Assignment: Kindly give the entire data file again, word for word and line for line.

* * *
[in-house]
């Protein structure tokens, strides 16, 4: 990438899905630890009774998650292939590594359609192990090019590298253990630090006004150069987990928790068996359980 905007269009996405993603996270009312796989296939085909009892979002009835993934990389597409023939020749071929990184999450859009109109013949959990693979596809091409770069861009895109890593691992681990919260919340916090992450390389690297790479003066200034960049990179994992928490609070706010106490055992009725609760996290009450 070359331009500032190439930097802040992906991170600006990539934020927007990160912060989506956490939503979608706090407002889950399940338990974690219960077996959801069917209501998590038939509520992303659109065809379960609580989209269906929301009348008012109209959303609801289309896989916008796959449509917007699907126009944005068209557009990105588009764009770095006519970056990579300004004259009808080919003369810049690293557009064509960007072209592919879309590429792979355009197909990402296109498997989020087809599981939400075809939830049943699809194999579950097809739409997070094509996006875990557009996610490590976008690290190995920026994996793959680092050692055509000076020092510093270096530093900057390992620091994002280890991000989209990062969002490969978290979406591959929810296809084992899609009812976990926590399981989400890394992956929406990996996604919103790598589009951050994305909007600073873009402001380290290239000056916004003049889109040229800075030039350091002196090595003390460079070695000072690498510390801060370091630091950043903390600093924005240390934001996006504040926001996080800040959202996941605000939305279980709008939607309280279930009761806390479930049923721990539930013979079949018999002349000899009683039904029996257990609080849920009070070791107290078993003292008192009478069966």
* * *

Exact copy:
[in-house]
């Protein structure tokens, strides 16, 4: 990438899905630890009774998650292939590594359609192990090019590298253990630090006004150069987990928790068996359980 905007269009996405993603996270009312796989296939085909009892979002009835993934990389597409023939020749071929990184999450859009109109013949959990693979596809091409770069861009895109890593691992681990919260919340916090992450390389690297790479003066200034960049990179994992928490609070706010106490055992009725609760996290009450 070359331009500032190439930097802040992906991170600006990539934020927007990160912060989506956490939503979608706090407002889950399940338990974690219960077996959801069917209501998590038939509520992303659109065809379960609580989209269906929301009348008012109209959303609801289309896989916008796959449509917007699907126009944005068209557009990105588009764009770095006519970056990579300004004259009808080919003369810049690293557009064509960007072209592919879309590429792979355009197909990402296109498997989020087809599981939400075809939830049943699809194999579950097809739409997070094509996006875990557009996610490590976008690290190995920026994996793959680092050692055509000076020092510093270096530093900057390992620091994002280890991000989209990062969002490969978290979406591959929810296809084992899609009812976990926590399981989400890394992956929406990996996604919103790598589009951050994305909007600073873009402001380290290239000056916004003049889109040229800075030039350091002196090595003390460079070695000072690498510390801060370091630091950043903390600093924005240390934001996006504040926001996080800040959202996941605000939305279980709008939607309280279930009761806390479930049923721990539930013979079949018999002349000899009683039904029996257990609080849920009070070791107290078993003292008192009478069966």